That automatically eliminates about 99% of your thoughts because there's very little you control in life. What's a useless thought? Anything out of your control and without a useful purpose. Do you ever think about the past? That's the perfect example of a random thought that lacks a purpose, unless you're reflecting on a past decision or mistake you made. In the case of reflection, you're doing something useful. But other than that, every thought about the past serves no purpose. From that point of view, it's useless. Ever fantasize about the future? That's also useless. I've discovered two main types of useful thoughts: Thinking about how you can solve problems. A problem is just an unanswered question. Put your brain to use and think about how you can solve problems. There are a lot of those on this earth. Understanding knowledge. That means this: Try to internalize knowledge and think about how you can use that knowledge to improve your life, career, work, relationships, etc. Please be careful here. If you have the tendency to dissociate or have been diagnosed with post-traumatic stress disorder, this may not be safe to do, even with a friend. You'd need a trusted therapist to help guide you through such an experience. You may be able to think of other actions that would help you walk through your pain, asking family or longtime friends questions, for example.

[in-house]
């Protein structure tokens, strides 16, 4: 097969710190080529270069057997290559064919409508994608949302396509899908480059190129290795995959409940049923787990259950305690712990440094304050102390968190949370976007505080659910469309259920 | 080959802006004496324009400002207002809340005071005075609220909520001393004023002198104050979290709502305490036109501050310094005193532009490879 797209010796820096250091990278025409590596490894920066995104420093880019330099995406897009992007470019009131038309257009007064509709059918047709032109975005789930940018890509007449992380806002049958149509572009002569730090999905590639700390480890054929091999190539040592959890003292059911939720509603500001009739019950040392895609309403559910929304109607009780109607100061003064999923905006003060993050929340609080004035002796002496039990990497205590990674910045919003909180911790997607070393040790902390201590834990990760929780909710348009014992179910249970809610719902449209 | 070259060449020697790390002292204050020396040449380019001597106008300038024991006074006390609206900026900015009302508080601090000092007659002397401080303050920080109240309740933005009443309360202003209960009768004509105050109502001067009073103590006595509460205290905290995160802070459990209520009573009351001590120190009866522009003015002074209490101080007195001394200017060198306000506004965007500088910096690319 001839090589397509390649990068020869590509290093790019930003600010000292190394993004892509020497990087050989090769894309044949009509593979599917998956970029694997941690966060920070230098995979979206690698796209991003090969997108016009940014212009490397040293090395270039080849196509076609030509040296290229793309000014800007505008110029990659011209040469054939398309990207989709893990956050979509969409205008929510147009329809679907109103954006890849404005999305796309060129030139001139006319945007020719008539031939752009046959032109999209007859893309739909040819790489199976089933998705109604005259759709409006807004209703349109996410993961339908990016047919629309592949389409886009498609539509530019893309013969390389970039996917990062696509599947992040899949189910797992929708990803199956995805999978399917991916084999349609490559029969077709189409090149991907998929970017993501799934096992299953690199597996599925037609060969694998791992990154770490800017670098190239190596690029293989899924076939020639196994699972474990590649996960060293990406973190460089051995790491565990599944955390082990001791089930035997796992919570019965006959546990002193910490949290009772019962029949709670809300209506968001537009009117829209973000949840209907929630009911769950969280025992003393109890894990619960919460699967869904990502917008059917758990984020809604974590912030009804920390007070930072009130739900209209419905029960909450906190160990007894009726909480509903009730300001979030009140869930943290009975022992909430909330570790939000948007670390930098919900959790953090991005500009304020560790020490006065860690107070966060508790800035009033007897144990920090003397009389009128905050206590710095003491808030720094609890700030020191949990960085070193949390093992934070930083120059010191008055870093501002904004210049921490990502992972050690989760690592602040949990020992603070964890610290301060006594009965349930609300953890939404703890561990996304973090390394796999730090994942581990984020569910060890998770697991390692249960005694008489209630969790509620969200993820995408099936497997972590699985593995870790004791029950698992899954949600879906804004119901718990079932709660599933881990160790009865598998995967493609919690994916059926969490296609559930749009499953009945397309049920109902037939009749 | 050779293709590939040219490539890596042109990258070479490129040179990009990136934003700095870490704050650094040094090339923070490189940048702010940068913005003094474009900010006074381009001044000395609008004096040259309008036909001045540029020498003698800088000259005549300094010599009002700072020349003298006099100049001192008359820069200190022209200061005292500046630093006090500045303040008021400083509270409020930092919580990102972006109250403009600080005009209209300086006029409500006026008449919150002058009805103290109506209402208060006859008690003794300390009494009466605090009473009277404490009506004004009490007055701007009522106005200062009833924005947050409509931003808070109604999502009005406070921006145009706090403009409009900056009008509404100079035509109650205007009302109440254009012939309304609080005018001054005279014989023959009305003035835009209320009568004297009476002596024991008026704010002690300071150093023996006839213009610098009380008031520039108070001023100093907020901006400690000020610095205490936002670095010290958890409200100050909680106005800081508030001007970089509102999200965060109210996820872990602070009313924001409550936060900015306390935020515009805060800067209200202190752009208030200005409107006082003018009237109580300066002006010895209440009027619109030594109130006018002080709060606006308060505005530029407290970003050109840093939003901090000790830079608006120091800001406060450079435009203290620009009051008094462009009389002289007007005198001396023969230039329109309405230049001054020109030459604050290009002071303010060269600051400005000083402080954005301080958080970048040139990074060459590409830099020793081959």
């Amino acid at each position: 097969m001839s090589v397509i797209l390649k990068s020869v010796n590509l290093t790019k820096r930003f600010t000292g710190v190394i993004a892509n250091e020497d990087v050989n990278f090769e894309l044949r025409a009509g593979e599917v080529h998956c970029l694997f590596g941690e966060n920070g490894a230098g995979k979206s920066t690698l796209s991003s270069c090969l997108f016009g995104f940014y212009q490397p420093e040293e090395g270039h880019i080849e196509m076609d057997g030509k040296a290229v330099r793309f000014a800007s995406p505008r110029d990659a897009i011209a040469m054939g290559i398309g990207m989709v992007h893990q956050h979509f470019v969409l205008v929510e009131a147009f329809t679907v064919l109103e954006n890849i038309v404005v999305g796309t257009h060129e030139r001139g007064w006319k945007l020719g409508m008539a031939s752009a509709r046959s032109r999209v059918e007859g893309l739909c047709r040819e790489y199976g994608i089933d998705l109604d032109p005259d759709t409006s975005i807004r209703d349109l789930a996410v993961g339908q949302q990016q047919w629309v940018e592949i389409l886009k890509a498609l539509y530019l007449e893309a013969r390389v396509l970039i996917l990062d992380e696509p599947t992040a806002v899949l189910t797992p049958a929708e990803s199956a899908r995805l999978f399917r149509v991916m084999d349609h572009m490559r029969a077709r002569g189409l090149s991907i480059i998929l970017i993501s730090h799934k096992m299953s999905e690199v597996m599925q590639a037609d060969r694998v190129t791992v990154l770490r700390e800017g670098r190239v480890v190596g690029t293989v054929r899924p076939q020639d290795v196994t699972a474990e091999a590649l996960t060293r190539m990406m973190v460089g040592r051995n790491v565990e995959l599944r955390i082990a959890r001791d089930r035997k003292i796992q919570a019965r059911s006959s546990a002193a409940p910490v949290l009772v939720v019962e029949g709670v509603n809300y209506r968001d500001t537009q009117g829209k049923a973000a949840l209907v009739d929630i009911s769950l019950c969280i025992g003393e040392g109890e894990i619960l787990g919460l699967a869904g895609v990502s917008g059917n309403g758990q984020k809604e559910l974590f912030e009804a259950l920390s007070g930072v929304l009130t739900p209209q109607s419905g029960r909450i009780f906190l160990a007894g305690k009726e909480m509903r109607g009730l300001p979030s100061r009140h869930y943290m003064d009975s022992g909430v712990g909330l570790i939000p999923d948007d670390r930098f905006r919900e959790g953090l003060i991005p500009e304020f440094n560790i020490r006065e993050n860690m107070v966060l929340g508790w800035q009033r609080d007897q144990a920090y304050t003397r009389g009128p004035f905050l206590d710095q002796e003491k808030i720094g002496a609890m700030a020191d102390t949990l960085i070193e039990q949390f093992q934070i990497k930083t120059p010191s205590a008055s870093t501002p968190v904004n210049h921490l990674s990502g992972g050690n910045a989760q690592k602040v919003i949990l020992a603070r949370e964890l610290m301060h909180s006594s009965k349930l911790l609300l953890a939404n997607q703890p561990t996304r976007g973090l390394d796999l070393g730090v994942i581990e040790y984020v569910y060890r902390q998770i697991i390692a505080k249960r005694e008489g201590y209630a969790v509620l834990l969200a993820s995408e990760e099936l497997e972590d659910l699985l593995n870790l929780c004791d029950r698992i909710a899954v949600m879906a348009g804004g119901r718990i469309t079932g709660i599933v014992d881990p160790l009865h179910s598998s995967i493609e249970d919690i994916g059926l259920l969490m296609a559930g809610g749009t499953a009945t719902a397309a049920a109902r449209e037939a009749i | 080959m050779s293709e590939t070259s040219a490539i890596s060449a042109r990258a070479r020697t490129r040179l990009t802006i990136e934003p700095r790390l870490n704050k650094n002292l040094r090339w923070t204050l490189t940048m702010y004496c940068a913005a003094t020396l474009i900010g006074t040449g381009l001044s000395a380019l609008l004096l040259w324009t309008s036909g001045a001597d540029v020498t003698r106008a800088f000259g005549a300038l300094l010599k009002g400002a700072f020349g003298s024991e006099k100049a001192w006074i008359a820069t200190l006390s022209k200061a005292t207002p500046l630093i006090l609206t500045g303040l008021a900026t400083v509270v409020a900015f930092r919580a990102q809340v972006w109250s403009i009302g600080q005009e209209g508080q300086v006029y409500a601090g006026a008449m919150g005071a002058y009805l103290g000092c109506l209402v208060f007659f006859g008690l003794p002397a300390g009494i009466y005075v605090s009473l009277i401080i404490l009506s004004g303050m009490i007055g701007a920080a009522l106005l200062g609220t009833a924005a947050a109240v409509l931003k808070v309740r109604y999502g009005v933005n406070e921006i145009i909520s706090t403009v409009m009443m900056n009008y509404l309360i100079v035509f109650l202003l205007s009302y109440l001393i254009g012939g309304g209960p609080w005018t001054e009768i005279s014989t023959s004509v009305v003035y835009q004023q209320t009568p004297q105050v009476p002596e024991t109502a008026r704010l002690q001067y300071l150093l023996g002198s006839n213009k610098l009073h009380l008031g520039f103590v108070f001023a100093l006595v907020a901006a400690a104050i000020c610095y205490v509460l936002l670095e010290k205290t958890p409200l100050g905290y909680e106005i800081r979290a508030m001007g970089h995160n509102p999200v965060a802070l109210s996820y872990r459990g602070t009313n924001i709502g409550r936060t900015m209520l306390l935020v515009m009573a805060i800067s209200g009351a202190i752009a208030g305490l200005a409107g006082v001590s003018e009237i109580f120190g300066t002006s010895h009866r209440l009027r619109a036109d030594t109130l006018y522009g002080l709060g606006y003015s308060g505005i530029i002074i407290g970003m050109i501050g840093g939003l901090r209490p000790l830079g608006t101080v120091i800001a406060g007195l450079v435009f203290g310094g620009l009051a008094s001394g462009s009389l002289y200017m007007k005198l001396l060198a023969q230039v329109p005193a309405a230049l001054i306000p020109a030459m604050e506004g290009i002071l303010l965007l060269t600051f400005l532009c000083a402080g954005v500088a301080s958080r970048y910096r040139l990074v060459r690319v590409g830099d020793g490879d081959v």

But now is the time to decide what those things will be. Order your proposed actions once again in what would be easiest to do, and then move to the more difficult, keeping in mind my warning about not going it alone if you're too disturbed by trauma. And as always, journal about your new experiences. To grasp how internal factors can affect you, you've got to understand their speed, how automatic some of them can be. A good example of automatic, superhigh-speed thinking is someone who has a snake phobia. I'm talking about the kind of person who has a huge, irrational fear of snakes, versus the rest of us who may not love them or go out of our way to hold them but yet don't want to jump out of the window if we think one might have come through the room once a year ago. I'm talking about people who panic at the very thought of a snake, who try desperately to escape any circumstance in which a snake even might be present. Their fear is so debilitating as to be totally paralyzing. Now if you sat this person down and asked him or her to tell you everything that is scary and hateful about snakes, he or she might say, "They're terrible! They are slimy, mean, and vicious creatures from hell. They can bite me and poison me and kill me. They have devil eyes. They're cold and sneaky. They crawl in your mouth and out your eyes! They make you scream and cry and wet your pants or worse. They are just horrible, cold, and clammy creatures." We all possess little and big darknesses within that call for our compassion and care. Indeed, the art of self-healing calls us to bring our loving attention to the parts of ourselves and our lives that need our special honesty, attention and light: parts that might be dark, lonely, detached or foggy. This can be both uneasy and confronting for us to do. Sometimes we worry so much about what we will find when we look more deeply into our inner worlds, but, unlike the proverbial monster under the bed waiting to terrify us, we can expect to be met with the tenderness, realness and integrity of who we truly are. Our perfectly imperfect, vulnerable, lovable and whole selves.